Australasian Science: Australia's authority on science since 1938

Expensive Electricity Increases Asthma

By Stephen Luntz

Asthma attacks have been linked to the price of electricity, with a study finding that hospital admissions rise when prices are higher.

New Zealand is known as an asthma hotspot, in part because the cool, damp climate encourages the growth of dust mites. Keeping houses warm in winter can reduce dust mite concentrations, but Dr Andrea Menclova of the University of Canterbury’s School of Economics and Finance found that more people were admitted to hospital for severe asthma attacks when electricity prices are high. She suggests this may be because people turned down the thermostat.

Menclova and her PhD student, Rachel Webb, compared the admissions in New Zealand’s 21 district hospital boards over 9 years to electricity prices over that time, controlling for rainfall, temperature and income levels. Although factors such as inadequate fruit consumption, second-hand smoke and even the start of the school year can raise asthma rates, the effect of electricity prices was visible.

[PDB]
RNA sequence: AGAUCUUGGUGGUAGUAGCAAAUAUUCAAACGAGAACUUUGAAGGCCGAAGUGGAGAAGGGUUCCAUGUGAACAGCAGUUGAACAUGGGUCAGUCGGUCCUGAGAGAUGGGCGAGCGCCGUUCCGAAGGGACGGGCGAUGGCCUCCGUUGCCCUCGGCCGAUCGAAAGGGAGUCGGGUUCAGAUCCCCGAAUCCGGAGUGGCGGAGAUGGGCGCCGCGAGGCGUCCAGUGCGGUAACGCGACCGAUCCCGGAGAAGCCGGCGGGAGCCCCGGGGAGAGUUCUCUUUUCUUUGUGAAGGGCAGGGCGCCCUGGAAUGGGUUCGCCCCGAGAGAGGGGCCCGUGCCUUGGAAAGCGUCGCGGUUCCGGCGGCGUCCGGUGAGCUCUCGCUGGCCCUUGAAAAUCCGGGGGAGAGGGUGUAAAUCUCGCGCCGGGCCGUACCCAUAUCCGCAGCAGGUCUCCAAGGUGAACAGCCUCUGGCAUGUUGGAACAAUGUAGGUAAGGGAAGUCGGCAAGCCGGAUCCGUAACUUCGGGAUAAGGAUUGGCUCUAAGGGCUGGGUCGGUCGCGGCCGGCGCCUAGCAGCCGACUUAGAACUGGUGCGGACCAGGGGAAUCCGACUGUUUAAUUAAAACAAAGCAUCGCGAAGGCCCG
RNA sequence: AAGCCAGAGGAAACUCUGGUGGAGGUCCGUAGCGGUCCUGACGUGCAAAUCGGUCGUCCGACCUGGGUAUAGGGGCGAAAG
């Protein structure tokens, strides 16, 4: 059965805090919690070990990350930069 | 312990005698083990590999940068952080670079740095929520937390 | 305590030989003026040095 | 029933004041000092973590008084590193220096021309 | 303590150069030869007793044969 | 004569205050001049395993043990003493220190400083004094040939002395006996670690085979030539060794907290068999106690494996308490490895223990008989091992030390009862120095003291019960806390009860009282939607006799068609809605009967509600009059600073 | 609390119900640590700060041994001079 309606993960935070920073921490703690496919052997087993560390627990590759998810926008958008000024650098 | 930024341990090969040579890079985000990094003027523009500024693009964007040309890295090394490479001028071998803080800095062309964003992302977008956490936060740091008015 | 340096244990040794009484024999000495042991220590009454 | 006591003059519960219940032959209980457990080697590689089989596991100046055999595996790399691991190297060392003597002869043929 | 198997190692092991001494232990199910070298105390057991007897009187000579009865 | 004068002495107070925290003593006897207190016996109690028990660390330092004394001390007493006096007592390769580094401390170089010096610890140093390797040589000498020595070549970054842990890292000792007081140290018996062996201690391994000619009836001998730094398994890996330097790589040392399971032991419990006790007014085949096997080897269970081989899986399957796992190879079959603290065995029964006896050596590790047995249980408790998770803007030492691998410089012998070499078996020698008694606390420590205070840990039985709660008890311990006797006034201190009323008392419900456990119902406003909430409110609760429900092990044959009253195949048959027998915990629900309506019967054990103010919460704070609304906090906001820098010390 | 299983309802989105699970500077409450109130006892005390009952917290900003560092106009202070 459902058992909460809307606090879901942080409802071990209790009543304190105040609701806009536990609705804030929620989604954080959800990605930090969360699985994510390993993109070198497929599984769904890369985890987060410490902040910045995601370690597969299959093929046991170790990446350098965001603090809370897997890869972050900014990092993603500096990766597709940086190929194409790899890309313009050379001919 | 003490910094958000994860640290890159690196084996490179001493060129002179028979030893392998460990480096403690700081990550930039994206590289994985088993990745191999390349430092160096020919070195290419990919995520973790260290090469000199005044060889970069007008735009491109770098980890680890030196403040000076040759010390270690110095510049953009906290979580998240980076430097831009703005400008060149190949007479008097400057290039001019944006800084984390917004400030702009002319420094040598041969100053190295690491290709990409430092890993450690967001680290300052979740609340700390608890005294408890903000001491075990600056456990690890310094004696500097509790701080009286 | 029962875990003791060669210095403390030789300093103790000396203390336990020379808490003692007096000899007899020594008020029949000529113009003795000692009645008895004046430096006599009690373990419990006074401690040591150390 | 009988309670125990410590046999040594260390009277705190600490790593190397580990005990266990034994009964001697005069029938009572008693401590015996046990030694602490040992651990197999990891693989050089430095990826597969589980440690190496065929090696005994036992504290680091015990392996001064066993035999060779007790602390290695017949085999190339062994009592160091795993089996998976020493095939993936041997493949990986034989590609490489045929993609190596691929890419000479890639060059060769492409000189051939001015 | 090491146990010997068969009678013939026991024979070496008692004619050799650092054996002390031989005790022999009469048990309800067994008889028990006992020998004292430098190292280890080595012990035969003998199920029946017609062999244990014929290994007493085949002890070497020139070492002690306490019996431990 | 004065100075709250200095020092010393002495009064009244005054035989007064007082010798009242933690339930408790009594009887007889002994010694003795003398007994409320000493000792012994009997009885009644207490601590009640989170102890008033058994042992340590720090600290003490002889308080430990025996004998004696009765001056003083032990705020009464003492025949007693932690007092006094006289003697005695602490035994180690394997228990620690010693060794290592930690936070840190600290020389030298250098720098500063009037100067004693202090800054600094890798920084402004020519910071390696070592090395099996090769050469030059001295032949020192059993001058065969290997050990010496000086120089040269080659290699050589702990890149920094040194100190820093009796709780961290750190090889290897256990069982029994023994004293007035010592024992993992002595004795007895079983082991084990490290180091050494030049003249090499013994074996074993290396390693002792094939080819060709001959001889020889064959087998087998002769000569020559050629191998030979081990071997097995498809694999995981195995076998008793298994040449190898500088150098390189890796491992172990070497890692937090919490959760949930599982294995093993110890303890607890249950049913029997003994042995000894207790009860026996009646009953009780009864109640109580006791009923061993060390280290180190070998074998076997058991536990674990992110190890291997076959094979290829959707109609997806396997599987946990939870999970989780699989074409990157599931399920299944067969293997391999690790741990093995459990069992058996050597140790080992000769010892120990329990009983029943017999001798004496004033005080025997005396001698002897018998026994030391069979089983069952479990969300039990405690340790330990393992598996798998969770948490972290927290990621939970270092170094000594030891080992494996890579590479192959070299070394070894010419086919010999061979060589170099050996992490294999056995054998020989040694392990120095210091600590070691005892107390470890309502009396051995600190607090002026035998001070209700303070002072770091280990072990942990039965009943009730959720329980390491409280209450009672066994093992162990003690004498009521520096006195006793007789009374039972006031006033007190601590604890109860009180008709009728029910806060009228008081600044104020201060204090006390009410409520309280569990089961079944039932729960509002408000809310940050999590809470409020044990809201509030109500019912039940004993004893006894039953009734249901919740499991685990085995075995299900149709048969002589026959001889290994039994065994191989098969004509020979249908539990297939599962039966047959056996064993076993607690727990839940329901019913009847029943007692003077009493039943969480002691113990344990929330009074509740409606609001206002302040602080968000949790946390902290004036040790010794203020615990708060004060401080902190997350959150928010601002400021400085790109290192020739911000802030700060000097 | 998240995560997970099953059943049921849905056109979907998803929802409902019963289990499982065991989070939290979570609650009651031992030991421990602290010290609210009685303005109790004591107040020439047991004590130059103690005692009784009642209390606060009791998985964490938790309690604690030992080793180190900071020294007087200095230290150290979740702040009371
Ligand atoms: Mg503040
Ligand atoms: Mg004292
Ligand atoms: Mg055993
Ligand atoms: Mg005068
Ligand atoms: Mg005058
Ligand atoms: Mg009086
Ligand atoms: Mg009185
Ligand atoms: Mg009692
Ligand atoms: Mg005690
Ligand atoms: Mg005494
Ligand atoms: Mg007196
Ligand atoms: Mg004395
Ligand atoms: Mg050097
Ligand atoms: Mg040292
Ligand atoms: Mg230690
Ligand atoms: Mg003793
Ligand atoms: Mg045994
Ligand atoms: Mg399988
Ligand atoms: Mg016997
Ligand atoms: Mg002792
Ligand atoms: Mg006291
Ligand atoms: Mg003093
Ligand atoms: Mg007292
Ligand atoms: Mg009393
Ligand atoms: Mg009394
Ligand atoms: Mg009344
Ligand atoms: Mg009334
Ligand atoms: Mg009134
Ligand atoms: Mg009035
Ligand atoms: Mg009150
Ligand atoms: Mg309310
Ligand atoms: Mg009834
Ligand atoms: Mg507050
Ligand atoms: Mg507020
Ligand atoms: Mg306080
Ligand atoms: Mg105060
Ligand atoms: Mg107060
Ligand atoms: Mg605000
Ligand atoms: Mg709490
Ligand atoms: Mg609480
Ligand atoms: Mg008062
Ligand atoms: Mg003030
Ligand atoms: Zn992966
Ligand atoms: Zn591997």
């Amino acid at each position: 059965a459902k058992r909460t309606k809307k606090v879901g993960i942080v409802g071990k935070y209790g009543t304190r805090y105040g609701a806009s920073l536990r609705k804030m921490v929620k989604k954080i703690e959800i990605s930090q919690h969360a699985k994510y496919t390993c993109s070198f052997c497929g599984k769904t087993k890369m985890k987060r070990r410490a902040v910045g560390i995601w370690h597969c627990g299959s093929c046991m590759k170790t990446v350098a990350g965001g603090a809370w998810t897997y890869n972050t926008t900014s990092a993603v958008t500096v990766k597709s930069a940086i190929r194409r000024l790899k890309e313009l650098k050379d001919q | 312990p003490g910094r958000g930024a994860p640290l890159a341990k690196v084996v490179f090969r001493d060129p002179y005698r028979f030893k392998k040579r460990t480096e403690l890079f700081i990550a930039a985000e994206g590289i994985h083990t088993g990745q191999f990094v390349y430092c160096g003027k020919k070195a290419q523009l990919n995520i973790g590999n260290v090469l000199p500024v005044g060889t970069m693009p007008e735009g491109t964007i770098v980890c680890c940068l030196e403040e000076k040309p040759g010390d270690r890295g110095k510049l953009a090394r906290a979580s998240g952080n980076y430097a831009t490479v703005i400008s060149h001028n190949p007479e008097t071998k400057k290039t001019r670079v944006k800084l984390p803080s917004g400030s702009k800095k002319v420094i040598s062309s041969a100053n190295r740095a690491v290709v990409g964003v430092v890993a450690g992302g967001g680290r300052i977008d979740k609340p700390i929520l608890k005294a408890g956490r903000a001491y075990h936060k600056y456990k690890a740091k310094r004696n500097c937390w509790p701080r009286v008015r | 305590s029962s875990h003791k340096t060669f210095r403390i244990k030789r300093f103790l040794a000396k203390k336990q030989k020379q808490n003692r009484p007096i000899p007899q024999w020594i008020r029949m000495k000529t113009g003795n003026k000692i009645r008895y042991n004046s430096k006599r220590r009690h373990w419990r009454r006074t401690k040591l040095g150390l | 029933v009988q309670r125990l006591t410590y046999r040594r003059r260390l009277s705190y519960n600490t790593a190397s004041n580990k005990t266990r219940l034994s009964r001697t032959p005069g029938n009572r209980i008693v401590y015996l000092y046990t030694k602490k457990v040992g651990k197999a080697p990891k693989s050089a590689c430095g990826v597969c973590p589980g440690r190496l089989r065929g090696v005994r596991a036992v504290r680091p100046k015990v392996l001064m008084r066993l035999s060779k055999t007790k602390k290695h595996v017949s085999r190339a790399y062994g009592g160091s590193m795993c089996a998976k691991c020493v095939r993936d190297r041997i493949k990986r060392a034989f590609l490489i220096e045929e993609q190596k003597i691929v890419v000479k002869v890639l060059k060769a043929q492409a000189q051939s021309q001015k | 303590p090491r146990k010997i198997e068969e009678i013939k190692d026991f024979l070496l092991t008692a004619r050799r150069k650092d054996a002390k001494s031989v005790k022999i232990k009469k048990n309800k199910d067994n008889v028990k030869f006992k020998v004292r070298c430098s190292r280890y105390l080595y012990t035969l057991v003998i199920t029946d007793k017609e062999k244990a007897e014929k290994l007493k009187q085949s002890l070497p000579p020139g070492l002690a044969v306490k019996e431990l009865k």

There are 130 deaths from asthma per year in New Zealand, with an estimated $700 million in indirect costs to the economy plus $125 million in direct costs. Menclova does not argue for keeping electricity prices low but suggests: “If people adjust to higher electricity prices by improving the efficiency of their home heating, allowing them to have increased heating for the same cost, this should improve asthma symptoms and lower the number of asthma admissions”.

“Randomised studies in New Zealand and the UK have shown that installing insulation in roofs and heat pumps can offer benefits in asthma incidence, but the effect is not very large so it is not clear if this would be a cost-effective approach,” Menclova says.

Even after factoring in the weather, Menclova says that asthma rates were higher in more southern districts for reasons that are unclear.